The age of strong leaders
The best antidote for strongmen becoming too powerful is rule of law, prevalence of norms, and orderly transitions. Southern Africa shows that might be possible even in contexts where the odds seem overwhelming
The received wisdom these days seems to be that we live in the age of strong leaders—most of them men—who command a frenzied following, representing those who feel they are marginalized and ignored, who have turned to these standard-bearers who would help them regain national pride. Donald Trump in the US, Recep Tayyib Erdoğan in Turkey, Vladimir Putin in the Russian Federation, Xi Jinping in China, Kim Jong Un in North Korea, and Rodrigo Duterte in the Philippines all represent this macho constituency. The views of these leaders are often outlandish (and in many cases actions too), but they play well with their domestic constituencies.
Strong leaders, fearful of coup-plotters, have long dominated African politics. In those regimes, little moved except time, little grew except corruption, and little changed except the rate at which the local currency was traded, usually turning worse. In his 2006 novel Wizard Of The Crow, Ngũgĩ wa Thiong’o ridiculed Daniel arap Moi, who ruled Kenya for 24 years, for his insecurity and vulnerability. But the hat Ngũgĩ designed was flexible enough to fit the heads of many other leaders.
To be sure, being a former president was not an easy job description for many African leaders to consider. Successors wanted to prosecute their predecessors; some transitions were violent, some humiliating. To encourage democratic transitions, Boston University ran a programme for some years, called the African Presidential Center, with an academic retreat for presidents who gave up power. But such a fellowship wasn’t enough attraction for many leaders to give up power easily—long-ruling leaders continue to govern Equatorial Guinea (38 years) and Uganda (31 years) today, for instance.
It is in that context that the changes in southern Africa are so important. Three strongmen with aggressive views and poor records of governance are leaving the political scene without bloodshed. Of the three transitions, two were constitutional, and the third, non-violent. In one case, the outgoing president was reluctant; in another, the outgoing president is probably surprised by his successor’s actions; and in the third case, the president hasn’t left yet, but his best-laid plans are failing.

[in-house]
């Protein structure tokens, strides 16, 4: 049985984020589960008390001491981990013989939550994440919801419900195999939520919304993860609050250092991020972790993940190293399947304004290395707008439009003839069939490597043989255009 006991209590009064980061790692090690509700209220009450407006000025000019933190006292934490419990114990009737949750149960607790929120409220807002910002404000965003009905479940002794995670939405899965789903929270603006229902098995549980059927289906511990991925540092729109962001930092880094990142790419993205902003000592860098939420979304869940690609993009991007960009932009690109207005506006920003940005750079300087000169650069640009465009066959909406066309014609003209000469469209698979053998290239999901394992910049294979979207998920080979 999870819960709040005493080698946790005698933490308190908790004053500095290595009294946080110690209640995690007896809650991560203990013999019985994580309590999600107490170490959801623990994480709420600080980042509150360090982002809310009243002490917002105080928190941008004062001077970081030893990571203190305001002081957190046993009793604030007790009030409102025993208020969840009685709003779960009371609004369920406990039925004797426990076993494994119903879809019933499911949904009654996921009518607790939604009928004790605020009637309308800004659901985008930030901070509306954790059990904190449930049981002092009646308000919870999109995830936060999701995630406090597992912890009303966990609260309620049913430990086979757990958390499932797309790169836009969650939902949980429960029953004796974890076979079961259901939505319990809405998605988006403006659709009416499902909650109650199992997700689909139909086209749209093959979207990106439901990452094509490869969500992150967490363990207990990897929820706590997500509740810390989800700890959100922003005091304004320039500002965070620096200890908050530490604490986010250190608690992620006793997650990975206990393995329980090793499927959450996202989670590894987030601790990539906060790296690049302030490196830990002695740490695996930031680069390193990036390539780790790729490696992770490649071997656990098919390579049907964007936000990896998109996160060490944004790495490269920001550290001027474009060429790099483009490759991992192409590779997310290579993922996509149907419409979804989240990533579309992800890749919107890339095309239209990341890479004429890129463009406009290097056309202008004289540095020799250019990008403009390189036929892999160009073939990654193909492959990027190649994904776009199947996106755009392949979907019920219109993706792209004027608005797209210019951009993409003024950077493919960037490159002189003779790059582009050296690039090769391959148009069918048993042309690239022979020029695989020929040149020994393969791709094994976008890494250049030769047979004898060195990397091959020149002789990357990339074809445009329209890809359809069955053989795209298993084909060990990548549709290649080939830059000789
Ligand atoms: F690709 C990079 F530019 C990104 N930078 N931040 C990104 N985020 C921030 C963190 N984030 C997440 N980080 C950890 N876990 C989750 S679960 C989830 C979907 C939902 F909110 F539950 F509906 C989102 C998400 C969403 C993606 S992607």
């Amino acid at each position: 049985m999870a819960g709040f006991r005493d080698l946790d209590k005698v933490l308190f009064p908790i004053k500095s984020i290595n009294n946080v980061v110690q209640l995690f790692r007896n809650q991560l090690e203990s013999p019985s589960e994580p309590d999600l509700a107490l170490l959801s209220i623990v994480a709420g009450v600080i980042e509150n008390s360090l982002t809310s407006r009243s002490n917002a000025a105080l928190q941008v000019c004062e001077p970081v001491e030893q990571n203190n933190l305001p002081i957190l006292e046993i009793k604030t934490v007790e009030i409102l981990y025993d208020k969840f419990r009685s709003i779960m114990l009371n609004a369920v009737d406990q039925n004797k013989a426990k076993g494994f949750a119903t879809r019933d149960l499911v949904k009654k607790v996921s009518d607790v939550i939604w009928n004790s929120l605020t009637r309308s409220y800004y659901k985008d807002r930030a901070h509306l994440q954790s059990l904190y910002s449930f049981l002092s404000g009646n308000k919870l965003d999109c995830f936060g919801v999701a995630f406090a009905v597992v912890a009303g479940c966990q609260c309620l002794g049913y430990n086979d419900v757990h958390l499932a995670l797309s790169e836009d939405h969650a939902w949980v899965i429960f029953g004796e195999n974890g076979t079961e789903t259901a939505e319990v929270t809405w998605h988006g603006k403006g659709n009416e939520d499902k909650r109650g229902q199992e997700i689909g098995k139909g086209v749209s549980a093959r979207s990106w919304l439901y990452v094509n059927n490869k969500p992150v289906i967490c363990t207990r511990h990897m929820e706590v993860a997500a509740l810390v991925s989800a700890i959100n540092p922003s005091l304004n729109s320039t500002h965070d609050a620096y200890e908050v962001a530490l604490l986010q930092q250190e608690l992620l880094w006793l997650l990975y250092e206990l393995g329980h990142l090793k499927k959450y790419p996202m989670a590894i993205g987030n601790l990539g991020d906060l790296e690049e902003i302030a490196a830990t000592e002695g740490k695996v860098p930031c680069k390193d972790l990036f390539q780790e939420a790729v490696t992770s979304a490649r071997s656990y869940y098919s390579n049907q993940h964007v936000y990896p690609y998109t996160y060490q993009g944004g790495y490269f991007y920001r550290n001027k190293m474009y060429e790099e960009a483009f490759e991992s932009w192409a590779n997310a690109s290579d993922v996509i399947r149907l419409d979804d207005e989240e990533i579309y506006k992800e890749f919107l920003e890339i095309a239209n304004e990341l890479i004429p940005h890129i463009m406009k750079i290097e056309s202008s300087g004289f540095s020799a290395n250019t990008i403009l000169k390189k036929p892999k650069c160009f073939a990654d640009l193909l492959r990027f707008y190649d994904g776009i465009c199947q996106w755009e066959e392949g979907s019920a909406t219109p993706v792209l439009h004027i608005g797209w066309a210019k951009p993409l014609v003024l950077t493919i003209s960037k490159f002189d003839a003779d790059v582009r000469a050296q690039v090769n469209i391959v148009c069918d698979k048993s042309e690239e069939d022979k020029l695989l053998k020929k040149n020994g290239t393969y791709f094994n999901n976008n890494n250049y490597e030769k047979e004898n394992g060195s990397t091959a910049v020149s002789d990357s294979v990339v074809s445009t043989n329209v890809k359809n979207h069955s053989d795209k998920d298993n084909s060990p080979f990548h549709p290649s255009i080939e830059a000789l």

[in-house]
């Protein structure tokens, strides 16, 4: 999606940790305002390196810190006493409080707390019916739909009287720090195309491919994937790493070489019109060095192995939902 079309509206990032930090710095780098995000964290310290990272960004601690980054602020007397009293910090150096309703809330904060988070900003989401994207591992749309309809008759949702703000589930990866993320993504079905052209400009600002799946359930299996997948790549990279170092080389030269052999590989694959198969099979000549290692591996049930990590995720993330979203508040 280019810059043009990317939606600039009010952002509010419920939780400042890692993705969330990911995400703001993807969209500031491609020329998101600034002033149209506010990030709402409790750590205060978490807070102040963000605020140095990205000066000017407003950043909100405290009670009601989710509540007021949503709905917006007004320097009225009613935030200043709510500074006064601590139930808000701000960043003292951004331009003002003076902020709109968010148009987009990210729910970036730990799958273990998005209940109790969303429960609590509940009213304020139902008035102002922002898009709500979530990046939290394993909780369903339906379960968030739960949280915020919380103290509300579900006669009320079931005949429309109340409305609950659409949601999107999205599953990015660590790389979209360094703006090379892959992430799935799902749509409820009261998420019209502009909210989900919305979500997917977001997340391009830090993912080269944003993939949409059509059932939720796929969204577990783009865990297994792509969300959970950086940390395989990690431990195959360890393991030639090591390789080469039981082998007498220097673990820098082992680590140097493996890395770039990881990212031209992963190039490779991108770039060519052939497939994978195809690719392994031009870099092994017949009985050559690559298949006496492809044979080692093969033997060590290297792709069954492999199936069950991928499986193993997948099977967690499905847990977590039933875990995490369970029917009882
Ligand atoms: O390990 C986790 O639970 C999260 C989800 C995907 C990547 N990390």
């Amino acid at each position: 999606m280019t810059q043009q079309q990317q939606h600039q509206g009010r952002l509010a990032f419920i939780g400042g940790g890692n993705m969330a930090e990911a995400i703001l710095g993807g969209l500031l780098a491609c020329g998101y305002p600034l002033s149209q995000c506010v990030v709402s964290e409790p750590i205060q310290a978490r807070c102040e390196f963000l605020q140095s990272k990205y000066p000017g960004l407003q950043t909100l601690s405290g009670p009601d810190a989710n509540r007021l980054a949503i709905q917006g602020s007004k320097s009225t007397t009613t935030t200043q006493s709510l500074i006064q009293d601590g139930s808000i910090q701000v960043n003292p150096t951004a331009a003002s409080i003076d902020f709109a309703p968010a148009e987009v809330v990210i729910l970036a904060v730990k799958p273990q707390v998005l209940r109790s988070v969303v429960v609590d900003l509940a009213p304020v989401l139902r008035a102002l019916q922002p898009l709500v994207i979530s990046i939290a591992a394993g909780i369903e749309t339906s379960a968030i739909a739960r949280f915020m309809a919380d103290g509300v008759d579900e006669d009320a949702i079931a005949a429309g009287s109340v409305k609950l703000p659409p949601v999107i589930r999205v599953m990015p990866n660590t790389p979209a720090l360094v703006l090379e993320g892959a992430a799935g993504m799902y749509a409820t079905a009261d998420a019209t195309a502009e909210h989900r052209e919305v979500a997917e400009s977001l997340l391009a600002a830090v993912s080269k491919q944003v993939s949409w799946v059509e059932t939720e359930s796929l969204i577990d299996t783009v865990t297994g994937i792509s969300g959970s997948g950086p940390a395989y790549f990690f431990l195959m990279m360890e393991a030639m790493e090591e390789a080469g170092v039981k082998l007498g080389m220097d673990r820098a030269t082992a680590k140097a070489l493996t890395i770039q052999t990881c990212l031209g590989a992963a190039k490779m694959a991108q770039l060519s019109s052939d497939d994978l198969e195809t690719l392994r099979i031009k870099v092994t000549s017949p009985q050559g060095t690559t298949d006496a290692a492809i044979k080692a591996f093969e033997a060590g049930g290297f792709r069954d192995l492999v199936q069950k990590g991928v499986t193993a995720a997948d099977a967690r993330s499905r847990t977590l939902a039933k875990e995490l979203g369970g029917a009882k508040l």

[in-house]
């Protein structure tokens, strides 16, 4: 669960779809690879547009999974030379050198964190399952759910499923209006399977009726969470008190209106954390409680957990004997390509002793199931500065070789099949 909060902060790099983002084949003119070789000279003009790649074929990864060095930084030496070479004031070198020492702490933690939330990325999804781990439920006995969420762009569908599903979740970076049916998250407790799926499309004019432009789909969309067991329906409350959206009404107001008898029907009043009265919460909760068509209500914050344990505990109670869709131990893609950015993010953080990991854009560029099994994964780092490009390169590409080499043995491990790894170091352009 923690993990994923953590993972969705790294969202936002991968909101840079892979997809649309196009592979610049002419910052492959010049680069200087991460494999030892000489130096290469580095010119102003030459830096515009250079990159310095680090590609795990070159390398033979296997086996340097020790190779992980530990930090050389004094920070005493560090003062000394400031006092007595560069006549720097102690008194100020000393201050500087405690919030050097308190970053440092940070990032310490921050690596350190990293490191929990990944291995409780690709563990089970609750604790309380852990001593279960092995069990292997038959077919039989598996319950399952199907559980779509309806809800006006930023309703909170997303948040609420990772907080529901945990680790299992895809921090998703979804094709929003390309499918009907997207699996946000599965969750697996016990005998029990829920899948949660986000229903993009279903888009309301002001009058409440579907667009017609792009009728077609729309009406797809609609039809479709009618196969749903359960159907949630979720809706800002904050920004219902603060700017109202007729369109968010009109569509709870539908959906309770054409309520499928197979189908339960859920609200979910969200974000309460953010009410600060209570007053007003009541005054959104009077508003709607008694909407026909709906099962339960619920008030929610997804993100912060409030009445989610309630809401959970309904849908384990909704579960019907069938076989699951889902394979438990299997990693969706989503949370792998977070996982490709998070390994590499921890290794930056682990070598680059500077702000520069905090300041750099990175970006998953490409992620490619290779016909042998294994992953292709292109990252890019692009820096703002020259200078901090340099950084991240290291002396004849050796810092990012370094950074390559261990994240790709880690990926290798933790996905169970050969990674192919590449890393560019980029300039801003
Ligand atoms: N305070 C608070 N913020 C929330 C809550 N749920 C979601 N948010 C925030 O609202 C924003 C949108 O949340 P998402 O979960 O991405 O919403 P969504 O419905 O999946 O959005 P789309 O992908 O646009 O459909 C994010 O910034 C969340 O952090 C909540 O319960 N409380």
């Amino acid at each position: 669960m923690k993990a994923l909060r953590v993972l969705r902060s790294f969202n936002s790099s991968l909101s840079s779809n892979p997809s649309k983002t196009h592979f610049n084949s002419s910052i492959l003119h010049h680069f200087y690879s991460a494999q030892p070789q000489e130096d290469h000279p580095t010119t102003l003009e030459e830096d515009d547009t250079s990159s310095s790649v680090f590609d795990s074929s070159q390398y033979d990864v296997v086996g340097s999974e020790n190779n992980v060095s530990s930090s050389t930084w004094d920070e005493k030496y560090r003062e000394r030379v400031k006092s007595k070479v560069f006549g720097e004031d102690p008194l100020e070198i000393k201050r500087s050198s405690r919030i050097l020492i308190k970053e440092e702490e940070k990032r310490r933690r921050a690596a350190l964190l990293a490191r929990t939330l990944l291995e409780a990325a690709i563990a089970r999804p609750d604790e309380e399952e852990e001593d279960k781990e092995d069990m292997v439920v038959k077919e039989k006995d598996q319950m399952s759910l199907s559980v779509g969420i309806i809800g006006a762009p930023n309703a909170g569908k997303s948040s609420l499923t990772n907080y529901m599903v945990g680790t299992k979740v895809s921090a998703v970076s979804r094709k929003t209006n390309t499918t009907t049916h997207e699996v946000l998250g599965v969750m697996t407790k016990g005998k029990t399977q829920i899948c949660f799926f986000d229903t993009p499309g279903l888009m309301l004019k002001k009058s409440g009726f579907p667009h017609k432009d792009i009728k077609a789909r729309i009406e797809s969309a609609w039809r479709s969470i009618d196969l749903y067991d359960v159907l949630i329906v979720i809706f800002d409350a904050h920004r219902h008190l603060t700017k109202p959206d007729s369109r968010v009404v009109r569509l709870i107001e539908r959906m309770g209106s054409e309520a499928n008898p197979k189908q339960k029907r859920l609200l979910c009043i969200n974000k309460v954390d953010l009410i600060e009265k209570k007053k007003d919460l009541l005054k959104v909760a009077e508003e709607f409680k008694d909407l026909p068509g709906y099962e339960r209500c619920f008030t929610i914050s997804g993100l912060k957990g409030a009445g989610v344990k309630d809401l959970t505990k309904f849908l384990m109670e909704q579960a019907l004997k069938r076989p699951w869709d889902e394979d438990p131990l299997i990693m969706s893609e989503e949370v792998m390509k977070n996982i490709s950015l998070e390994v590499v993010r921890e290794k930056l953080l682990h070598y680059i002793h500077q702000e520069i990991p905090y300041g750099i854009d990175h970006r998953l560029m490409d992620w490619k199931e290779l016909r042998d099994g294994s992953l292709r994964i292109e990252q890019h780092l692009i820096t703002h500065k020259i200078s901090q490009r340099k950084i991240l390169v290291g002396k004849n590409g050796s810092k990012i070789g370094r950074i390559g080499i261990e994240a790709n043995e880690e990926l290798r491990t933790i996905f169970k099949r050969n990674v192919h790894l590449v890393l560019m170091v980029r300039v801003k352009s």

The one reluctant to relinquish was Robert Mugabe, who left office in Zimbabwe after 37 years. He didn’t want to leave, but the military had other ideas. His successor, Emerson Mnangagwa, is not the great democratic alternative that fairy tales expect. Mnangagwa has fought British colonial rule and was a trusted ally of Mugabe. Many blame him for Operation Gukurahundi, or “the early rain that washes away the chaff before spring”, in Matabeleland, in which 20,000 civilians of the ethnic minority Ndebele community were killed in the 1980s. Mnangagwa’s fall from grace was only because of the rise of another Grace, Mugabe’s wife, his chosen successor. Known as the crocodile during the anti-colonial war, Mnangagwa waited for his moment, as if lying in the water, and then struck. It is too soon to tell if Zimbabwe’s politics will change.
Over in oil- and diamond-rich Angola, José Eduardo dos Santos kept his promise and left office earlier this year, making way for his chosen successor, João Lourenço. In his inauguration speech, however, Lourenço showed he was his own master by lashing out at monopolies: a thinly-disguised attack on dos Santos’ daughter Isabel, who has vast business interests and is known to be Africa’s richest businesswoman. Later, he removed her as chair of Sonangol, Angola’s state-owned oil company. Not all critics of dos Santos are impressed yet—whether the change indicates a genuine metamorphosis, or a mere realignment within the elite (as the Zimbabwe transition might prove to be) remains to be seen.
Which is why the South African transition is the one to watch. Since the end of apartheid, South Africa has had orderly transitions, since its first democratic elections of 1994. President Jacob Zuma failed to get his hand-picked successor, his former wife Nkosazana Dlaminy-Zuma, chosen to lead the African National Congress (ANC). The party leader is the presidential candidate, and the next election will be in 2019, and due to term limits, Zuma had to go. In effect, Zuma is now a lame-duck president.
The ANC is a cadre-based party and Zuma had strong links with the liberation struggle: He was a member of the one-time outlawed uMkhonto we Sizwe and the South African Communist Party, and had been in jail during apartheid. But once in office in 2009, he developed a pragmatic affection for capitalists, if not capitalism, and corruption has been rampant. While he remained popular among radical ANC members, his conduct polarized the electorate, and allegations of corruption hobbled his government. More radical voters supported Economic Freedom Fighters, a revolutionary socialist party led by the former ANC youth leader Julius Malema.
That the ANC membership turned away from Zuma’s chosen successor Dlaminy-Zuma and opted for Cyril Ramaphosa, a one-time trade unionist who was a peacemaker in the Irish peace process, and later an investment banker, showed that South African voters expect their leaders to follow norms. The best antidote for strongmen becoming too powerful is the rule of law, prevalence of norms, and orderly transitions. Southern Africa shows that might be possible even in contexts where the odds seem overwhelming.
Salil Tripathi is a writer based in London.
Comments are welcome at email@example.com. Read Salil’s previous Mint columns here
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